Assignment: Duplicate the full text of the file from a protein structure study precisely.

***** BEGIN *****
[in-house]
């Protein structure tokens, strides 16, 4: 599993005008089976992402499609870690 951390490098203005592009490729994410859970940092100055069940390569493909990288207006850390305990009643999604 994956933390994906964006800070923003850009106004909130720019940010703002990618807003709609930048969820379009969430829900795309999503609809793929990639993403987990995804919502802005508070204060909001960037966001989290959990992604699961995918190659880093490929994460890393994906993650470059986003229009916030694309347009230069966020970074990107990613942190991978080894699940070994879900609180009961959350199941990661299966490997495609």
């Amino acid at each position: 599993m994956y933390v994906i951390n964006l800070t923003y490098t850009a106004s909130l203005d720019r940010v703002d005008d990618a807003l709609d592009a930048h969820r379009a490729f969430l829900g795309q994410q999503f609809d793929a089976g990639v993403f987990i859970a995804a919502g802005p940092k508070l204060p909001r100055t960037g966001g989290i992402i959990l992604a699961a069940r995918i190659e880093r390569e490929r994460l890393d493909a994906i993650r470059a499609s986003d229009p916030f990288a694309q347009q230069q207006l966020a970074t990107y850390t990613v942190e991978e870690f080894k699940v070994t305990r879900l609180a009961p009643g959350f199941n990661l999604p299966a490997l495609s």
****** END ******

[in-house]
């Protein structure tokens, strides 16, 4: 599993005008089976992402499609870690 951390490098203005592009490729994410859970940092100055069940390569493909990288207006850390305990009643999604 994956933390994906964006800070923003850009106004909130720019940010703002990618807003709609930048969820379009969430829900795309999503609809793929990639993403987990995804919502802005508070204060909001960037966001989290959990992604699961995918190659880093490929994460890393994906993650470059986003229009916030694309347009230069966020970074990107990613942190991978080894699940070994879900609180009961959350199941990661299966490997495609």
């Amino acid at each position: 599993m994956y933390v994906i951390n964006l800070t923003y490098t850009a106004s909130l203005d720019r940010v703002d005008d990618a807003l709609d592009a930048h969820r379009a490729f969430l829900g795309q994410q999503f609809d793929a089976g990639v993403f987990i859970a995804a919502g802005p940092k508070l204060p909001r100055t960037g966001g989290i992402i959990l992604a699961a069940r995918i190659e880093r390569e490929r994460l890393d493909a994906i993650r470059a499609s986003d229009p916030f990288a694309q347009q230069q207006l966020a970074t990107y850390t990613v942190e991978e870690f080894k699940v070994t305990r879900l609180a009961p009643g959350f199941n990661l999604p299966a490997l495609s």